Hari Raya Aidil Fitri
Also known as Hari Raya Puasa, this festival is celebrated by the Muslims after a month of fasting during the month of Ramadan.
A call for prayers on the last night of Ramadan marks the arrival of the month of Syawal. The celebration commences with a massive congregation of worshippers in the mosques in the early morning. Delicious traditional and modern dishes is served such as ketupat, rendang, lemang, dodol and cookies. The men dressed up in their Baju Melayu and the women in the their Baju Kurung or Kebaya.
The festival is celebrated with great joy to signify the triumph after fasting for a whole month as part of their duties of a Muslim. Joy is also felt especially when family members gather to strengthen relationships and ask for forgiveness. It is also a common tradition to visit friends and relatives.
The elders will present the young ones with green packets filled with money or Duit Raya. Having an "Open House" is a common practice where friends from other races are invited, thus strengthening inter-cultural relations.
Chinese New Year
This is the most significant festival for the Chinese community based on the lunar calendar, which has 12 cycles themed after 12 different animals.
Before the arrival of the Chinese New Year houses are swept, cleaned and decorated with flowers and oranges. Red is the main choice of colour for clothing and decorations as it symbolizes prosperity. Families from far and near will return to their hometown to attend a traditional reunion dinner. It is an exuberant festival with clangs of cymbals accompanying lion dancers and thunders of fire crackers filling the air to dispel evil spirits.
The significant dish for this festival is the Yee Sang and it is accompanied by other delicacies such as Nien Ko. The unmarried are given gifts of money enclosed in little red packets or Ang Pows by those already have families.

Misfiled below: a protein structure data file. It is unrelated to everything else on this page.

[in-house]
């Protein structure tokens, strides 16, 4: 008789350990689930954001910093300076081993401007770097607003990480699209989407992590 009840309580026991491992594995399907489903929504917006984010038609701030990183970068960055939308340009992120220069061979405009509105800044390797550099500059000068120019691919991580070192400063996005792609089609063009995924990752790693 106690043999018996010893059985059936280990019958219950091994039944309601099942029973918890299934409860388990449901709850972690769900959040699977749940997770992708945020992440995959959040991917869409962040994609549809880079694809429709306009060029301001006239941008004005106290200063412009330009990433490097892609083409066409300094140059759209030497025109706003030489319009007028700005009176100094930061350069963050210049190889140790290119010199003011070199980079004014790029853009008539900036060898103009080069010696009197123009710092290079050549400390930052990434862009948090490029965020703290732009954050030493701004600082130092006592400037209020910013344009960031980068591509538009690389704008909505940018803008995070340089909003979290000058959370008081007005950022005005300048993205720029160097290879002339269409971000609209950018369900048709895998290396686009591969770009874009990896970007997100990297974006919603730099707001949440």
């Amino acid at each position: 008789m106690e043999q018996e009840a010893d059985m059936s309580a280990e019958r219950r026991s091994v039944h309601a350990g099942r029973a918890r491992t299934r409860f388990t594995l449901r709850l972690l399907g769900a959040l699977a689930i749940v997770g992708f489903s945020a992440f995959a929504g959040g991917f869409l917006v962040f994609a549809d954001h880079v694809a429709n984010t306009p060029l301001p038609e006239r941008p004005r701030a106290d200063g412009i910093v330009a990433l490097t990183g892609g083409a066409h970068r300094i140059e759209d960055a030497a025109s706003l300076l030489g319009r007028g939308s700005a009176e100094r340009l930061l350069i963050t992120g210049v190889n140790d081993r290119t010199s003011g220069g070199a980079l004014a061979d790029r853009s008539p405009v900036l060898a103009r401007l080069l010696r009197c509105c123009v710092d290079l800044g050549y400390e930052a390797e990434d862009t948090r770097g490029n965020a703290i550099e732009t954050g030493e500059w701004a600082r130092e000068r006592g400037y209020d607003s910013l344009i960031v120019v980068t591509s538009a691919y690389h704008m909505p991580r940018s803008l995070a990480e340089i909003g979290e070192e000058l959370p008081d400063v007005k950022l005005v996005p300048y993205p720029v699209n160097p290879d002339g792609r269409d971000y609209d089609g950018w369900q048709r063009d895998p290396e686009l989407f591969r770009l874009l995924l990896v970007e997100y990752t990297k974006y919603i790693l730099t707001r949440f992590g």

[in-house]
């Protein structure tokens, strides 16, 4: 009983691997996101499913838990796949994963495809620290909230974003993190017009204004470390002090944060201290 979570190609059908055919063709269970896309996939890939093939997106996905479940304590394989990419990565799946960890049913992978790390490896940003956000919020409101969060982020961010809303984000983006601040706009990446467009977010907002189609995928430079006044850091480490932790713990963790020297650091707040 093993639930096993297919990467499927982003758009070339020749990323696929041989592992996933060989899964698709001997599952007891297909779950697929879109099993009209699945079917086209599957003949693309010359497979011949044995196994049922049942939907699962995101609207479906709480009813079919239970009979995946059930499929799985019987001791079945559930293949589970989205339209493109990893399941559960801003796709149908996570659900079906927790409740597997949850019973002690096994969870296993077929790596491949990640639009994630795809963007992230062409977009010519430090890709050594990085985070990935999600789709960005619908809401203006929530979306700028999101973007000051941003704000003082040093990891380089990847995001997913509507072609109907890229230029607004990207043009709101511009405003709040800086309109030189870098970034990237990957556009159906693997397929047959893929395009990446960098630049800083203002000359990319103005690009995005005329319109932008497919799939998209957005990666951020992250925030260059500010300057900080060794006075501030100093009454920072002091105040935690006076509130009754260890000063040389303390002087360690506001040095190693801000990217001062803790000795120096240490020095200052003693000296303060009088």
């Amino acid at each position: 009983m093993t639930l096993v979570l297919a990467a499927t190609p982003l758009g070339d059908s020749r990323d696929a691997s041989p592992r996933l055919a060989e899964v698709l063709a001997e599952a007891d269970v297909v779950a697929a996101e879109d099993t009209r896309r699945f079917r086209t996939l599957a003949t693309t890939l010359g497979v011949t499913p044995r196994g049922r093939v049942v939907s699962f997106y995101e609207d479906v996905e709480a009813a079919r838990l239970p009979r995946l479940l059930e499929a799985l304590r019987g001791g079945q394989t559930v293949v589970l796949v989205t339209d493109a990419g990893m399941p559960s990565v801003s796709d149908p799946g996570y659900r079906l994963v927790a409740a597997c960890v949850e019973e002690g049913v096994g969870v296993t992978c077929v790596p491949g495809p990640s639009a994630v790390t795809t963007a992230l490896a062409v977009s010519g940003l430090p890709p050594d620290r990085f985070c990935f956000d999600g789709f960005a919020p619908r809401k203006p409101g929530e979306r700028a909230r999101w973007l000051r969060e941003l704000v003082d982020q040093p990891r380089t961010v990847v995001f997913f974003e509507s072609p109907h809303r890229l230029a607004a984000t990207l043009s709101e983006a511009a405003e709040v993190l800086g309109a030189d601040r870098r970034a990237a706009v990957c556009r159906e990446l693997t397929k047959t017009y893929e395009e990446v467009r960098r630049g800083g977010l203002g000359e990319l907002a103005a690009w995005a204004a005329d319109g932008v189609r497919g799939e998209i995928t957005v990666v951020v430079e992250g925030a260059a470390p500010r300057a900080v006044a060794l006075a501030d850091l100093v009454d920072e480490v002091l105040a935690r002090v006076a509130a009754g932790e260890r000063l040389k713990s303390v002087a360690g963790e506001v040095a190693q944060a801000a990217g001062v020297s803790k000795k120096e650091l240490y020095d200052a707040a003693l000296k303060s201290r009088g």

The celebration will end on the fifteenth day of Chinese New Year, which is also know as Chap Goh Mei.
Deepavali is also known as the Festival of Lights and is celebrated by Hindus. The word "Deepa" means "light" and the word "Gavali" means "line". Most of their homes are lit with little lights and oil lamps for the Hindus believe that this is the day when the forces of good overcome the forces of evil. Homes are also decorated with a "kolam" which is a colourful design made of grains and rice placed on the floor in front of the house.
To celebrate Deepavali, Hindus will take an oil bath as a symbol of purity. Later, they will perform their prayers in their own homes or at temples. Muruku, Laddu and various other cookies are among popular food for celebrating Deepavali.
This occasion is celebrated by the Dayaks of Sarawak on 1st June every year. The festival is held to show thanksgiving for the bountiful harvest that is bestowed upon them by the God of Rice and Wealth.
The festival is celebrated with activities such as self defense demonstration, beauty contest, Ngajat dance competition, blowpipe demonstration and cock-fighting competition.
Tadau Kaamatan Festival
Also known as the Harvest Festival, this occasion is celebrated in May by the Kadazandusuns of Sabah to give thanks for the abundant harvest to Kinoingan, the Creator and also to worship the spirit of Bambaazon for greater harvest for the seasons to com.
The tapai arak beras (Rice Wine) is served as a specialty drink during the celebration. Many activities are held such as a beauty queen contest, the Sumazau Dance performance and competition, a type of dance that is synonym to the Kadazandusun.